Monday, July 27, 2009
Edith Head, the hardest working woman in show business
Not a very glamorous looking lady, perhaps, but she designed utterly glamorous costumes for over a thousand, yes, a thousand, movies, spanning the years from 1924 until 1982. She was nominated for thirty-five Academy Awards, and won eight. And you thought Meryl Streep was an over-achiever! She was a self-made woman, divorced young, who started out in costume design sketching in 1924 at Paramount, despite the fact that she had no background in costumes, design or sketching. In fact, she had an MA in Romance Languages, and had been a French teacher at a girls' school.
She preferred to work closely with the stars she was dressing, and part of her initial success was due to the fact that she began dressing actresses early in their careers, listening to what they liked to wear, explaining how they could camouflage their faults and play up their assets. As the starlets became major stars, they remained loyal to Edith and requested her, because they trusted her to make them look fabulous on the screen.
It's rare to see Edith photographed without dark glasses. She originally wore dark blue-tinted glasses, because their tint allowed her to see how fabric would photograph on black and white film. After films moved over to color, she began wearing dark-tinted glasses to appear inscrutable at all times. I love that! Despite the fact that she designed some of the most glamorous screen gowns in the history of film, Edith always wore a simple suit, dark glasses, and her dark hair in a bun. She was a working woman going to the office, after all, even if her work for the day was to design a mink-lined evening gown for a Ginger Rogers dance number.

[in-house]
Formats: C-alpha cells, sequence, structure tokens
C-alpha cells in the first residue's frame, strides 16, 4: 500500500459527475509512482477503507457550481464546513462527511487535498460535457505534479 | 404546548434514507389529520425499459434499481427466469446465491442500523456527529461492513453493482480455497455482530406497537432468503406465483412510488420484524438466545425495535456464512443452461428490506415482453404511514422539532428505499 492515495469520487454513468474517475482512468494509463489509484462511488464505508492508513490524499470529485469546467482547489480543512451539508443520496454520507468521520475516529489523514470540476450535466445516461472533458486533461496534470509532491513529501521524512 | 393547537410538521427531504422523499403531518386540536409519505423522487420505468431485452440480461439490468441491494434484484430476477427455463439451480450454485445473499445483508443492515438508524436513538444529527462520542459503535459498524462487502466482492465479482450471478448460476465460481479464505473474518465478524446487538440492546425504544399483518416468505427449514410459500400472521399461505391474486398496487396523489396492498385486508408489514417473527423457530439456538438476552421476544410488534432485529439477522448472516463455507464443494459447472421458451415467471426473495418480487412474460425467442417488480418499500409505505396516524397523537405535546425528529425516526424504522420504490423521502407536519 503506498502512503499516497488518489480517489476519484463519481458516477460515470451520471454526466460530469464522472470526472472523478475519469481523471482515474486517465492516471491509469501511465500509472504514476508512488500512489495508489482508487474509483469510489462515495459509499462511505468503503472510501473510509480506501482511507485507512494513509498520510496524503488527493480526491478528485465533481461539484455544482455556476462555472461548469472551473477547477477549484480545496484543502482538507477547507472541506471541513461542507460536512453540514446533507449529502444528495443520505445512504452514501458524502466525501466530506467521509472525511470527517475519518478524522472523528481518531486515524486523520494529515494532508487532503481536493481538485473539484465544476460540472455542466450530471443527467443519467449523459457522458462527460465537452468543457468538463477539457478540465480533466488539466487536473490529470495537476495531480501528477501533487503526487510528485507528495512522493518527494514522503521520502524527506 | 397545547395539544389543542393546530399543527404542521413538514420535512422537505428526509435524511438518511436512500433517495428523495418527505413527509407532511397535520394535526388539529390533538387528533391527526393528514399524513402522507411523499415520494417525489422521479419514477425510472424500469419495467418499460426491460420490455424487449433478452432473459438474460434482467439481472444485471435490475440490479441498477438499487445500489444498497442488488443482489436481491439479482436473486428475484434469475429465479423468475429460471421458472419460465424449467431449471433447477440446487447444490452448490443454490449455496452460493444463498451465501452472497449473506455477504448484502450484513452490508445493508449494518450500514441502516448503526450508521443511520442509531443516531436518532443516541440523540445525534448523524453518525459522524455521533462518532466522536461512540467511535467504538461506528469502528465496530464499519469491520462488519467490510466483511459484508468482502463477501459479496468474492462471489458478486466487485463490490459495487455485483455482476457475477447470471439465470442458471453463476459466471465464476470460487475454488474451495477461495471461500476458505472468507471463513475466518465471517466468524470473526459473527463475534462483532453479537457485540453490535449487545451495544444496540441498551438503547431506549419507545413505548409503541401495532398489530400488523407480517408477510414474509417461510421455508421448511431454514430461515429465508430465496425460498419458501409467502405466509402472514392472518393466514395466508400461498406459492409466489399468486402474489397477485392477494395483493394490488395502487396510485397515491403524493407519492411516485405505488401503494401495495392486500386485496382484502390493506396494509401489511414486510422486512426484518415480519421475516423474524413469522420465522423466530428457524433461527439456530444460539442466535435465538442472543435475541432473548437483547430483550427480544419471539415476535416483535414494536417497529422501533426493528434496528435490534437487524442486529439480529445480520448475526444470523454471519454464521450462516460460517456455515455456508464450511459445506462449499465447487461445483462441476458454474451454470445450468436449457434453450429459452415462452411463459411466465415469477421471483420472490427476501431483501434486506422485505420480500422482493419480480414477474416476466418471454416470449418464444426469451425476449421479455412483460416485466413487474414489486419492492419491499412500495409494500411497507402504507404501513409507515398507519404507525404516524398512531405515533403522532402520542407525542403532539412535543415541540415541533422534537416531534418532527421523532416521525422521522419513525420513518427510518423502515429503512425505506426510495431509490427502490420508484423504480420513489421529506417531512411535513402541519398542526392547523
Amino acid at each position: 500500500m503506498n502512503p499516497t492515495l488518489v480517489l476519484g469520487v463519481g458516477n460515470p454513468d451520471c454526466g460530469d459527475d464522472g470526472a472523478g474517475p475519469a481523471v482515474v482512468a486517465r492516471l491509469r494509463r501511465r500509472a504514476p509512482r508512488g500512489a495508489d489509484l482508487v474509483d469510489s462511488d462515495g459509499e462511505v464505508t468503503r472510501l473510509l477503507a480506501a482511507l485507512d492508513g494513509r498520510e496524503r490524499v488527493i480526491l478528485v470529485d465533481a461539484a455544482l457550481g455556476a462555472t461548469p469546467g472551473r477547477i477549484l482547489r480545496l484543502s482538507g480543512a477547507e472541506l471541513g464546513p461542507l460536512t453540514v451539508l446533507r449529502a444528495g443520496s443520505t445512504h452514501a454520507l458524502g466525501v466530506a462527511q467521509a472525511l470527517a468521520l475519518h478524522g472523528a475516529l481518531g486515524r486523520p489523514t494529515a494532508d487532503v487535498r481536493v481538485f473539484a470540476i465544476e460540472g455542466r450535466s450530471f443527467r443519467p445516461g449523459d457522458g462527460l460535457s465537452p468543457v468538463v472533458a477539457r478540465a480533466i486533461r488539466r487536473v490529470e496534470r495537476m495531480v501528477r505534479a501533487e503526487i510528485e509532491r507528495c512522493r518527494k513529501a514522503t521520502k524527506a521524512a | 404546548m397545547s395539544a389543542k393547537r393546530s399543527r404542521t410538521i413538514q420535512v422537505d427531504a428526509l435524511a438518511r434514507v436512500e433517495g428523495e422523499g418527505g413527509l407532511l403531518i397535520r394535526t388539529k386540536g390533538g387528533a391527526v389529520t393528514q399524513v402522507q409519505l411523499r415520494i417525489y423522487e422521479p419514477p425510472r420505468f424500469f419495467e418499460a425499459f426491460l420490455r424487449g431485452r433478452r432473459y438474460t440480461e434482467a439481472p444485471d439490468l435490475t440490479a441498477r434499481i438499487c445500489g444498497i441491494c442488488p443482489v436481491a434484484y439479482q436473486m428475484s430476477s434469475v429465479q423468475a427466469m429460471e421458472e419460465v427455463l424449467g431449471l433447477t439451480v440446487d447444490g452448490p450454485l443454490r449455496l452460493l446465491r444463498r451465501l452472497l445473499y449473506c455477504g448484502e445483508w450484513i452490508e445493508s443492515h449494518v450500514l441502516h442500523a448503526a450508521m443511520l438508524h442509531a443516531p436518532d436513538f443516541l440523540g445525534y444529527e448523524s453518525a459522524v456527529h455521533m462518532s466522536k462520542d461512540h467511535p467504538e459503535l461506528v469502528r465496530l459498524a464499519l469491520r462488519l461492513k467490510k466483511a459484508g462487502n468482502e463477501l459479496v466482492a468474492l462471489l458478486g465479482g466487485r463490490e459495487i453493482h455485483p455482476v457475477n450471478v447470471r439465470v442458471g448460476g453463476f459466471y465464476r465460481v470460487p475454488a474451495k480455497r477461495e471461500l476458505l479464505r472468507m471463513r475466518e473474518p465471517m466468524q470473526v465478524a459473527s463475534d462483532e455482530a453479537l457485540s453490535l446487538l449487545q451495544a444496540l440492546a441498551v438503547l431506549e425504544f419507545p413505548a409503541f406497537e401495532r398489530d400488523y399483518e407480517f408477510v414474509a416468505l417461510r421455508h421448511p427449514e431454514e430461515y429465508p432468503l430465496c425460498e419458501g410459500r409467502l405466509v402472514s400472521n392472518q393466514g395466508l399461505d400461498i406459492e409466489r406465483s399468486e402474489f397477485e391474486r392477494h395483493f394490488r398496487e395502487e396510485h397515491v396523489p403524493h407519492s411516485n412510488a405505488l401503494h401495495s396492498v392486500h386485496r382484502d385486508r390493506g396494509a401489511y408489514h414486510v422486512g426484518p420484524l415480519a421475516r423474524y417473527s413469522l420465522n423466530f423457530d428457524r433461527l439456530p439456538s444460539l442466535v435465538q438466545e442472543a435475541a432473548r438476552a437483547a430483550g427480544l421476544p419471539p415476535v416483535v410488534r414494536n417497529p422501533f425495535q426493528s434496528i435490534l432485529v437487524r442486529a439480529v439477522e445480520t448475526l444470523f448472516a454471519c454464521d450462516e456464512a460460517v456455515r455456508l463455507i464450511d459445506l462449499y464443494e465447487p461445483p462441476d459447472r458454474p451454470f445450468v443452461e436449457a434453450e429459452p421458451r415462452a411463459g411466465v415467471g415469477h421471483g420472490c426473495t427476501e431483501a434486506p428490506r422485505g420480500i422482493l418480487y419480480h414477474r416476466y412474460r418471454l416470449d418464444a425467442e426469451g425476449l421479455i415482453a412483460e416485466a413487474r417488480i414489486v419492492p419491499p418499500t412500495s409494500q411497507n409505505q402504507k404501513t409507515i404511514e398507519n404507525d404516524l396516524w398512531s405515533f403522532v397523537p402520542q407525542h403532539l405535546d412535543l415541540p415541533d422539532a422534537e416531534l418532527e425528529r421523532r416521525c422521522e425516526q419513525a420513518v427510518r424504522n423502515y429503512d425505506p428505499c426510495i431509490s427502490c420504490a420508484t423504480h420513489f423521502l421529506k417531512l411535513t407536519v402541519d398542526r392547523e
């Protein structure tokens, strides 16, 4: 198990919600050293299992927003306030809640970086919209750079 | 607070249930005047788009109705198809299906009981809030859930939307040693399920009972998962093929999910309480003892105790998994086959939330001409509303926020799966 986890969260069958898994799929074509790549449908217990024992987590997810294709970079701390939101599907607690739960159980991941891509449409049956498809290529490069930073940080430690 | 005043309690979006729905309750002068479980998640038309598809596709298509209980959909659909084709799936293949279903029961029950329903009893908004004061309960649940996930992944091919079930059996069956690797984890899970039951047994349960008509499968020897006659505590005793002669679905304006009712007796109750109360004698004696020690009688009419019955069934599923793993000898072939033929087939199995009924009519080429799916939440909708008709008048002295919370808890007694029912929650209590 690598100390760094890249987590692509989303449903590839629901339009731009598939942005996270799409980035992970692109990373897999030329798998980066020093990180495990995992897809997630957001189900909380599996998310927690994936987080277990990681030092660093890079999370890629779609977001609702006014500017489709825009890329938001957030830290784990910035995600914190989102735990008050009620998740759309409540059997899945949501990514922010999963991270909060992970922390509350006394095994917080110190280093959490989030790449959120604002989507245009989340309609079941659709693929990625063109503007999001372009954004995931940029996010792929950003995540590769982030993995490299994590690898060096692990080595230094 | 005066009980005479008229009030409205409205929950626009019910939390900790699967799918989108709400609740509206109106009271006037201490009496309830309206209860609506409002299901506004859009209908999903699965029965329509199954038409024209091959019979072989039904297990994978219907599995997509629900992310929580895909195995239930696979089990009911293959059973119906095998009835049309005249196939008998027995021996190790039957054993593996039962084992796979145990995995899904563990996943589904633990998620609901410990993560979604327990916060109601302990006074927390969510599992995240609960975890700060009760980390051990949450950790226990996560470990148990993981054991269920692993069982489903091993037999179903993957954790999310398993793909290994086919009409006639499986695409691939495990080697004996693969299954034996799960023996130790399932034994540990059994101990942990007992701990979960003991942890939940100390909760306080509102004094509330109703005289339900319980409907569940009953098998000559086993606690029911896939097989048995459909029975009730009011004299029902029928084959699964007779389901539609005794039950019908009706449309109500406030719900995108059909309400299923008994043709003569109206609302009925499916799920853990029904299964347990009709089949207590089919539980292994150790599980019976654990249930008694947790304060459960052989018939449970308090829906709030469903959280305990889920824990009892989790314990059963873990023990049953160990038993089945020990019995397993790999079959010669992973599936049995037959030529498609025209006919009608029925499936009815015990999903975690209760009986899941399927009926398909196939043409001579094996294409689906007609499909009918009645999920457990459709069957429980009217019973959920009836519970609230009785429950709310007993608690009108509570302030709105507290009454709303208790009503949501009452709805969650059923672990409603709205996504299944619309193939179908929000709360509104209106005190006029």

She designed for everyone, from Mae West and Gloria Swanson to Elizabeth Taylor and Audrey Hepburn, from Rita Hayworth and Katherine Hepburn to Paul Newman and, of all people, Steve Martin. And she designed a great deal for Alfred Hitchcock, who had specific ideas about what his actresses should wear and why. She worked on The Birds, Marnie, Vertigo, Rear Window, Topaz, the remake of The Man Who Knew Too Much, and Notorious. And she designed the costumes for To Catch a Thief.
Now, To Catch a Thief is one of my least favorite Hitchcock movies. The cinematography is gorgeous, the script is smart, and the actors are fantastic. It's a story issue for me, I think. I like more Hitchcockian suspense in my Hitchcock films. This one is a little too heavy on the romantic fluff for my taste. But the costumes? To die for! That gold lame ball gown that Grace Kelly wears to the masquerade ball at the close of the movie has to be one of the most decadently lovely dresses ever created. I want to wear it grocery shopping, for heaven's sake. It's romantic fluff formed into clothing!
Edith made a living doing what she loved to do. She was respected by those who worked with her and honored by her peers. She worked for over six decades at her craft, and we are still marvelling at her creations on film today. Could one really ask for a more wonderful life? Plus, it seems that she did all of this more or less on her own terms.
My favorite Edith Head quote. . . The studio brought Edith in to consult on the costume designs for Bonnie and Clyde in 1967, with Faye Dunaway. Edith's thoughts? "I see chiffon, yards and yards of chiffon." Can you imagine the outrageous bank robbing evening gowns she might have created? Wow.
For more on Edith Head: